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minusthebear777 05-29-2012 05:40 PM

Need help with a question please!!
I'm an aspiring gunsmith, and one of the first things I've been learning is how to refinish an old rifle stock. Refinishing only. I want to know if i need an ffl even though Im only working with the wood stock. I told the person to hold on to the barrel and the action, while i just work on the wood itself. Is it just considered wood working? Or am i doing something illegal by keeping the stock at my house for a few weeks??

c3shooter 05-29-2012 07:04 PM

Disclaimer- We give really lousy legal advice, and you really should run this thru the ATF Firearms Technical Branch over in West Virginia.

Having said that- just my opinion, mind you- GUNSMITHING done for business requires that you have an 01 FFL. HOWEVER- firearm is defined by law as the receiver of a gun (frame, bit that has the serial number, etc) A stock without the receiver is a hunk of wood.

While someone from the ATF could, maybe, possibly, in theory give you a bad time over it, I do not think that falls within the definition of gunsmithing.

On the other hand, if I am wrong, I never heard of you, and 3 folks wil swear I was playing poker with them at the time.

danf_fl 05-29-2012 08:59 PM

Although I would never play poker with C3, I would offer this.

If the complete firearm is in your possession for 24 or more hours, you need your FFL.

If the stock is in your possession for 24 or more hours, then it should not be a problem.

And the last hint: count the number of cards in the deck. (I'm not saying that someone would cheat mind you.)

minusthebear777 05-30-2012 05:09 AM

Cool, thanks. yeah i figured pretty much. oh btw i live in california. do ya think that matters?>

danf_fl 05-30-2012 08:39 AM


Originally Posted by minusthebear777 (Post 818803)
Cool, thanks. yeah i figured pretty much. oh btw i live in california. do ya think that matters?>

An FFL is federal (trumps state in a poker game)

masterPsmith 05-31-2012 07:10 AM


Originally Posted by minusthebear777 (Post 818803)
Cool, thanks. yeah i figured pretty much. oh btw i live in california. do ya think that matters?>

No. You can do all the stock work, barrel work (barrel only), trigger group work, etc, as long as it does not include the frame or action, unless the owner personally stays with you and the firearm. Unless you are licensed, you cannot receive a complete firearm, frame or barreled action for work in Kalifornia. In commie Kalifornia, it is unlawfull to loan a firearm to someone else. Being a non licensee receiving a firearm in Kalifornia for work , under the law, falls under loaning a firearm. To receive a firearm in Kalifornia for gunsmithing services, you need an FFL and a license from the Kalifornia DOJ to receive firearms. Yea, I know, Kalifornia sucks the big one !!!!!!!!!!!!!!!!!!!!!!!!!!!!!!!!!!!!!!!!!!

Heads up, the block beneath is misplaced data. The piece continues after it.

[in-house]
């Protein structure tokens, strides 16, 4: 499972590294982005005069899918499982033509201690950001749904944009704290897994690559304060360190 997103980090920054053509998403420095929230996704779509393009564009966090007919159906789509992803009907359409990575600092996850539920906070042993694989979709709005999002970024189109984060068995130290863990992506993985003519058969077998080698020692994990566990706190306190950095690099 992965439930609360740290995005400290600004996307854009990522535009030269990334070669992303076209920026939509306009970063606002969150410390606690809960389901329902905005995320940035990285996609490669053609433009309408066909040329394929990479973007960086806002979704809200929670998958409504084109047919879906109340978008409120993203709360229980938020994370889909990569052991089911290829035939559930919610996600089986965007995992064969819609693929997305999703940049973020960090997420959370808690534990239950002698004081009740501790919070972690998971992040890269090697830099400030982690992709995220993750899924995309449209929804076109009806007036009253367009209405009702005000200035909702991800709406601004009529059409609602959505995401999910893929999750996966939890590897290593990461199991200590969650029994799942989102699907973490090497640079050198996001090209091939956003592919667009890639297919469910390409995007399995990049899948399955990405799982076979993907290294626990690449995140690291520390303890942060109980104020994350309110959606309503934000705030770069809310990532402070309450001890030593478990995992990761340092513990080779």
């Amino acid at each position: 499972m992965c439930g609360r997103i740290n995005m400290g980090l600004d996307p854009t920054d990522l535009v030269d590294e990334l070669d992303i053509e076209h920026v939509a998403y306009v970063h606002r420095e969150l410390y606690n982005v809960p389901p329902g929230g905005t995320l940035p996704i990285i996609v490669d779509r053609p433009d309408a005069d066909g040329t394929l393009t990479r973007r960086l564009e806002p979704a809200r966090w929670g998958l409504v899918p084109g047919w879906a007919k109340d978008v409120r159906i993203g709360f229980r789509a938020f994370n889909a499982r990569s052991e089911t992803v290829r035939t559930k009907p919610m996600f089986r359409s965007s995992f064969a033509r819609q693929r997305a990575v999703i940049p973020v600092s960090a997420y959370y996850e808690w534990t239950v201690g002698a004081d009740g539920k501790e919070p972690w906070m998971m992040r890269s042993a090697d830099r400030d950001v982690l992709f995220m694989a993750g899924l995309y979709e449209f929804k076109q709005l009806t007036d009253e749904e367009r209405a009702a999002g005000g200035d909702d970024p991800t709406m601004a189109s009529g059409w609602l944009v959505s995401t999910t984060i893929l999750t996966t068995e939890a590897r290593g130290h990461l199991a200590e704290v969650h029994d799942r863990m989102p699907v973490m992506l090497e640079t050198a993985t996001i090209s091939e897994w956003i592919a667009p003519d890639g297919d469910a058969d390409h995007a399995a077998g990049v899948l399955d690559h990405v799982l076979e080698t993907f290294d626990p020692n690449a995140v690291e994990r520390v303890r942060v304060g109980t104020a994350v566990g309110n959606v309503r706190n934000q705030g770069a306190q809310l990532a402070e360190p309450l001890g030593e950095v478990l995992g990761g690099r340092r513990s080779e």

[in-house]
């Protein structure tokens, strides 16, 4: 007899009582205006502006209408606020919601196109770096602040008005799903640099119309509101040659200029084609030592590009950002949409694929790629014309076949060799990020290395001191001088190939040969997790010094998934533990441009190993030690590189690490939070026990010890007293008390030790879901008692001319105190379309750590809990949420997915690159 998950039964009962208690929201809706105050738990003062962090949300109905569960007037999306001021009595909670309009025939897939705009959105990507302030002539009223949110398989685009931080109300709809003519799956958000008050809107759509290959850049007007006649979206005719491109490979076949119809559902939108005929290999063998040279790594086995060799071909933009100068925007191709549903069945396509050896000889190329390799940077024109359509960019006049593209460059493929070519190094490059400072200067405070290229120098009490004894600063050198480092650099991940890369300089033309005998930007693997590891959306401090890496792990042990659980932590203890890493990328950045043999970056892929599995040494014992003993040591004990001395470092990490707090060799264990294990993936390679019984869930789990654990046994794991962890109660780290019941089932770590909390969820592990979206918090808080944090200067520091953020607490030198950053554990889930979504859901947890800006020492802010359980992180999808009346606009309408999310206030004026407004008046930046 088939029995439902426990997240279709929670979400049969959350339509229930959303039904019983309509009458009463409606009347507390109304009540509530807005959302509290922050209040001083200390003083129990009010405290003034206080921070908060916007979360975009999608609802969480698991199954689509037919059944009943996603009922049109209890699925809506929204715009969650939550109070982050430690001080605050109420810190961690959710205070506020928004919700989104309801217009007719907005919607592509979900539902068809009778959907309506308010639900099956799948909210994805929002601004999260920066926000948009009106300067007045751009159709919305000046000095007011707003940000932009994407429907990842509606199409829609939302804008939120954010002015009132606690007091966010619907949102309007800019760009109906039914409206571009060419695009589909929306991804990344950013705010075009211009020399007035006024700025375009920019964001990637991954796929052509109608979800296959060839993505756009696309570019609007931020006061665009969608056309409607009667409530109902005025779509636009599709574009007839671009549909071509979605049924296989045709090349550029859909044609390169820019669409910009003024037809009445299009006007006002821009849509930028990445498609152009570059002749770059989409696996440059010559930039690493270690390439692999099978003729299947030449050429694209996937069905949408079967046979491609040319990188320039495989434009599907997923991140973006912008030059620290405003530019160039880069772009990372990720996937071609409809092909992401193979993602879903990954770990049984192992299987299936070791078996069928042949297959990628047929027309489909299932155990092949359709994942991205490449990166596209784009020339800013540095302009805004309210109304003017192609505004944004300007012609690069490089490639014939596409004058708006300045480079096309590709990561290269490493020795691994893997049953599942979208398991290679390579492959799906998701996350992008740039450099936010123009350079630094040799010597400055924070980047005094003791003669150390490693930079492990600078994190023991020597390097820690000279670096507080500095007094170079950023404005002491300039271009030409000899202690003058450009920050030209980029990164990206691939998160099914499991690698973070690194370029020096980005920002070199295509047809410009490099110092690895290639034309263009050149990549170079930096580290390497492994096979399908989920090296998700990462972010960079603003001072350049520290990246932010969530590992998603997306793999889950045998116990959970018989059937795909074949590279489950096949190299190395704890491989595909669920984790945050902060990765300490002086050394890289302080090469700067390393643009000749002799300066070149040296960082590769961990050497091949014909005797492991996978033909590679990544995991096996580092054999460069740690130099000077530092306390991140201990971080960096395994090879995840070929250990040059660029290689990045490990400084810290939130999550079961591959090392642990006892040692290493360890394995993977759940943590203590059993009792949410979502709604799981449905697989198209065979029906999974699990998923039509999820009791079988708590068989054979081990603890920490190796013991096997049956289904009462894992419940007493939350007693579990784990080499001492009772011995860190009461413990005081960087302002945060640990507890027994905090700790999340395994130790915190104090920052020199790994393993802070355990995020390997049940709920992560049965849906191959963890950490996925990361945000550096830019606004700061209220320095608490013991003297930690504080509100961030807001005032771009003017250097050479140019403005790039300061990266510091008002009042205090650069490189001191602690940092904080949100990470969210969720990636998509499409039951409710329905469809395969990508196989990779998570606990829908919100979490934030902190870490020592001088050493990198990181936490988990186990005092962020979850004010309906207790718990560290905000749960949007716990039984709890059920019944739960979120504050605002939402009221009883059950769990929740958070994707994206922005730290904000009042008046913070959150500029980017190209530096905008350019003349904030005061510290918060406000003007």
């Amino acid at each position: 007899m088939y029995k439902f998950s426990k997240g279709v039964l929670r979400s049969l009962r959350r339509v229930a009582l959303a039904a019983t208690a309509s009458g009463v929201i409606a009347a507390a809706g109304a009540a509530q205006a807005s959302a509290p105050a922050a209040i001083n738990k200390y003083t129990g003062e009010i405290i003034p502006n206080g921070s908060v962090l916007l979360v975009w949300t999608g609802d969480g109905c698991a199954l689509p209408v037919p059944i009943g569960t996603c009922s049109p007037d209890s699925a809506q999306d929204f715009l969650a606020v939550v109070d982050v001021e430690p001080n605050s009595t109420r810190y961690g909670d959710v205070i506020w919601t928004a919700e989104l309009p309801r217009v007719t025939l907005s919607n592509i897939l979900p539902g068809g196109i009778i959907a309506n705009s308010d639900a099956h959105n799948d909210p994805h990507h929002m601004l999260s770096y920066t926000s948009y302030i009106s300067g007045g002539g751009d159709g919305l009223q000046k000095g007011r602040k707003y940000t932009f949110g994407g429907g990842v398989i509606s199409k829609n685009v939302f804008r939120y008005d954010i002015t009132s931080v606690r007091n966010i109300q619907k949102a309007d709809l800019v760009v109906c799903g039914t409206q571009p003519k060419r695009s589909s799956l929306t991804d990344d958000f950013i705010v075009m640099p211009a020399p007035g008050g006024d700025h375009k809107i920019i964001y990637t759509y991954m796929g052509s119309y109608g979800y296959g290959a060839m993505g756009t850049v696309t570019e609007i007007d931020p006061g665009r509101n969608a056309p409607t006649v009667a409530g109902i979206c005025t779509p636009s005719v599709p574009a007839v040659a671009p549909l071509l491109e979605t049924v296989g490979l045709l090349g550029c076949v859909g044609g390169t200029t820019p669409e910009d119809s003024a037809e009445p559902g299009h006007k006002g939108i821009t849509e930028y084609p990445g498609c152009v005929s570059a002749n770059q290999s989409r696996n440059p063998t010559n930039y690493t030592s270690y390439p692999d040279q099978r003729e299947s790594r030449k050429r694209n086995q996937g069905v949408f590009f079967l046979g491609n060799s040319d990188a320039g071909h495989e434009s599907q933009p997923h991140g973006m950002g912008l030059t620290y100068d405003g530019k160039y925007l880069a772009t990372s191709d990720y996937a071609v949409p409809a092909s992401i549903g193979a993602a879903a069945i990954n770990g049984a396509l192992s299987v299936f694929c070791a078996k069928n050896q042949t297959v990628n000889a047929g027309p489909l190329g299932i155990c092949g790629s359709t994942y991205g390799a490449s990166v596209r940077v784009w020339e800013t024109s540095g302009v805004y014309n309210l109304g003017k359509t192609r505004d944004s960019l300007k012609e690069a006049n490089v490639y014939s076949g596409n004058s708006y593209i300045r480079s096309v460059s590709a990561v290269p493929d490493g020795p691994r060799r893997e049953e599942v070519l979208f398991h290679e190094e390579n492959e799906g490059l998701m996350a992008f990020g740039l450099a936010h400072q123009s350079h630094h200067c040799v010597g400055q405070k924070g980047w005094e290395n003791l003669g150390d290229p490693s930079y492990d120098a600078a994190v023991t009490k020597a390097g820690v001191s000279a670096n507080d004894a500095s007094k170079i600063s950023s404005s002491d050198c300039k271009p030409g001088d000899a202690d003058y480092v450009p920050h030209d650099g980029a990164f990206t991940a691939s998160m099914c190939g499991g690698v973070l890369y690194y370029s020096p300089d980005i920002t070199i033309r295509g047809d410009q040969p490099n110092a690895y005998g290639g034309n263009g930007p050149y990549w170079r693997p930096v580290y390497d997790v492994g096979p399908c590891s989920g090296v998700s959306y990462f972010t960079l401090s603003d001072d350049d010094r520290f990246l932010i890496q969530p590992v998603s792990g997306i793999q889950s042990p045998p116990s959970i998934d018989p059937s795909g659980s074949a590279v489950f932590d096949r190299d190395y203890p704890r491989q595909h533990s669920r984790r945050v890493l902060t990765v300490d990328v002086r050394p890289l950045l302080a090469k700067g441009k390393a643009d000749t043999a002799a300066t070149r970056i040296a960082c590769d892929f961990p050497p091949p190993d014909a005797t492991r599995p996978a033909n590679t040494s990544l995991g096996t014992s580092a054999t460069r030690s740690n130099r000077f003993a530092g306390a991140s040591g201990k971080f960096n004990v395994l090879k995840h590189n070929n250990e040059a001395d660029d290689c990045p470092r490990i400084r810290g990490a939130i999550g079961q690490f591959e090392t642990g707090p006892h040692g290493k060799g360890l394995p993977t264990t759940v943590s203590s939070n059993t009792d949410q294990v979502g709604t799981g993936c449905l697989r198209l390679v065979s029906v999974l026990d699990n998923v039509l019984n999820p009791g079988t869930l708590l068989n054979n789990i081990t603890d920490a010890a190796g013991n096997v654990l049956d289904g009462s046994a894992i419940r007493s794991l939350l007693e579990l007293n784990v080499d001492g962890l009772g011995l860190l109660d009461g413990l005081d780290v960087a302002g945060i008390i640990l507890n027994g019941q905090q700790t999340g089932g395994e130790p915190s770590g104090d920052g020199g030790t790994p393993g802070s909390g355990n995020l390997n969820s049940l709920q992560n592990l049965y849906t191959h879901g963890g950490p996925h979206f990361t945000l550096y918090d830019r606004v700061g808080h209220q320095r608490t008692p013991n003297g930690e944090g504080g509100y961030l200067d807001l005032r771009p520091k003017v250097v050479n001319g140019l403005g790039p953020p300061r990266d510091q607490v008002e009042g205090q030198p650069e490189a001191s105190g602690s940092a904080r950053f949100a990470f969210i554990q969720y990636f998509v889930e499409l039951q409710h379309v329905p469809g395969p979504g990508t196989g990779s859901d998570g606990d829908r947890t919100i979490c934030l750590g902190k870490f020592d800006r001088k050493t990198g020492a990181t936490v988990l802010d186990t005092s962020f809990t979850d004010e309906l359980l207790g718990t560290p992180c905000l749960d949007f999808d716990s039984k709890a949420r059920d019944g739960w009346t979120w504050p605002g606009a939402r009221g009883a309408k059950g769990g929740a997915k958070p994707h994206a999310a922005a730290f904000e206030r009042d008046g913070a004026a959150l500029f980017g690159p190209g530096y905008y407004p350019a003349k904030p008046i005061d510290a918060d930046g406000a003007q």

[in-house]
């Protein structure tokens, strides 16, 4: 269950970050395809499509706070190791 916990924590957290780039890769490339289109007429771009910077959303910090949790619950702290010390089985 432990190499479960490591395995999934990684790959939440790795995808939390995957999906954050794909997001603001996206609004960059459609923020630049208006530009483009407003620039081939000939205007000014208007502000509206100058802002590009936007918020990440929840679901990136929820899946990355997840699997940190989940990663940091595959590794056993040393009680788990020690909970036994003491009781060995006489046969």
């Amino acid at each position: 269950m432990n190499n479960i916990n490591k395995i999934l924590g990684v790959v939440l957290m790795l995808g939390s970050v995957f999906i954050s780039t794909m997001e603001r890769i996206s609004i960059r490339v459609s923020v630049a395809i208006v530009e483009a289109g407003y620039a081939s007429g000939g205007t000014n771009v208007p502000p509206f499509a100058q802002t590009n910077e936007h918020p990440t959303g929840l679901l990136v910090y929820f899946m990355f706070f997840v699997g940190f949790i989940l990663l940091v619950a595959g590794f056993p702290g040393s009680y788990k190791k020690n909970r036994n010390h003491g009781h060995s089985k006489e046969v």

I had to deal with Kalifornia gun laws for 45 years as a gunsmith and 30 or so years as small home and store front dealer. Be safe and carefull in what you do here...


minusthebear777 05-31-2012 10:05 PM

Thanks Jim!!! You guys have been very helpful. Haha "commie Kalifornia". Yes, its tough for firearms enthusiasts. I've never even fired a fully automatic weapon before!!! Any way, i have another question: The closest gunsmithing school is either in nevada or northern California, both of which are very far from where i am. I'm taking "online" gunsmithing courses at Penn Foster. any suggestions on how to get some more hands-on training without having to buy a bunch of different firearms to learn from?

danf_fl 05-31-2012 10:14 PM

Get a bunch of user's manuals.
Advertise Cleaning services at the range, newspaper, the free want ads paper, etc...

masterPsmith 06-01-2012 12:59 AM

You might also contact some of the gun shops in your area who have gunsmiths and see if they will let you hang and learn. Never know, you might get lucky.


c3shooter 06-01-2012 01:21 AM

As the Master has said- go find a good smith that you can indenture yourself to. You trade labor (sweeping shop, making coffee, dumping the trash) in return for learning how to (fill in the blank).

At one time, that was how everyone learned a technical skill- called master and apprentice.

Important that you exercise some judgment in who you approach. He should not be a dummy, should have a personality that does not resemble a ball of barbed wire, and be capable of showing you what he is doing.

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